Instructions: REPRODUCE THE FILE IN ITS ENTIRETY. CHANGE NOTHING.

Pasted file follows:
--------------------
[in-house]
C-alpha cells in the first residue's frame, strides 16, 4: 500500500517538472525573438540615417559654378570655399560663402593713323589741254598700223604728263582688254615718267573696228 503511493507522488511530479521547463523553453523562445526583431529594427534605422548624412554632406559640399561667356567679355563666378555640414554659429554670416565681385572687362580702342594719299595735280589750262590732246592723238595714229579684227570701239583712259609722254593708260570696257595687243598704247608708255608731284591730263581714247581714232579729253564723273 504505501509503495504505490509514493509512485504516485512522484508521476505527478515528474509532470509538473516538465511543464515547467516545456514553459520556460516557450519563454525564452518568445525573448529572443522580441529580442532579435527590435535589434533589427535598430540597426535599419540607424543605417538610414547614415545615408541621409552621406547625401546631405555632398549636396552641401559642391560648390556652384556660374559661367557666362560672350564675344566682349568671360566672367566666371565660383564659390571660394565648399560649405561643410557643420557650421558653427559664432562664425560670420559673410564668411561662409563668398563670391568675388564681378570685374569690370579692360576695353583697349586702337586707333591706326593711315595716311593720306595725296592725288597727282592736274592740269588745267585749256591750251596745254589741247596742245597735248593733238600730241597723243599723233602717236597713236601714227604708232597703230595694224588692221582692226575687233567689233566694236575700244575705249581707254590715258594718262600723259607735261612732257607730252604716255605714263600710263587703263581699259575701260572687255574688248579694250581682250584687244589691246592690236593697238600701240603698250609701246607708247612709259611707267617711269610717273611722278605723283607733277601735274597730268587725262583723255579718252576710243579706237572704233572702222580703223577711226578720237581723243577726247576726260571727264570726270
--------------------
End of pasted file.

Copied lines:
[in-house]
C-alpha cells in the first residue's frame, strides 16, 4: 500500500517538472525573438540615417559654378570655399560663402593713323589741254598700223604728263582688254615718267573696228 503511493507522488511530479521547463523553453523562445526583431529594427534605422548624412554632406559640399561667356567679355563666378555640414554659429554670416565681385572687362580702342594719299595735280589750262590732246592723238595714229579684227570701239583712259609722254593708260570696257595687243598704247608708255608731284591730263581714247581714232579729253564723273 504505501509503495504505490509514493509512485504516485512522484508521476505527478515528474509532470509538473516538465511543464515547467516545456514553459520556460516557450519563454525564452518568445525573448529572443522580441529580442532579435527590435535589434533589427535598430540597426535599419540607424543605417538610414547614415545615408541621409552621406547625401546631405555632398549636396552641401559642391560648390556652384556660374559661367557666362560672350564675344566682349568671360566672367566666371565660383564659390571660394565648399560649405561643410557643420557650421558653427559664432562664425560670420559673410564668411561662409563668398563670391568675388564681378570685374569690370579692360576695353583697349586702337586707333591706326593711315595716311593720306595725296592725288597727282592736274592740269588745267585749256591750251596745254589741247596742245597735248593733238600730241597723243599723233602717236597713236601714227604708232597703230595694224588692221582692226575687233567689233566694236575700244575705249581707254590715258594718262600723259607735261612732257607730252604716255605714263600710263587703263581699259575701260572687255574688248579694250581682250584687244589691246592690236593697238600701240603698250609701246607708247612709259611707267617711269610717273611722278605723283607733277601735274597730268587725262583723255579718252576710243579706237572704233572702222580703223577711226578720237581723243577726247576726260571727264570726270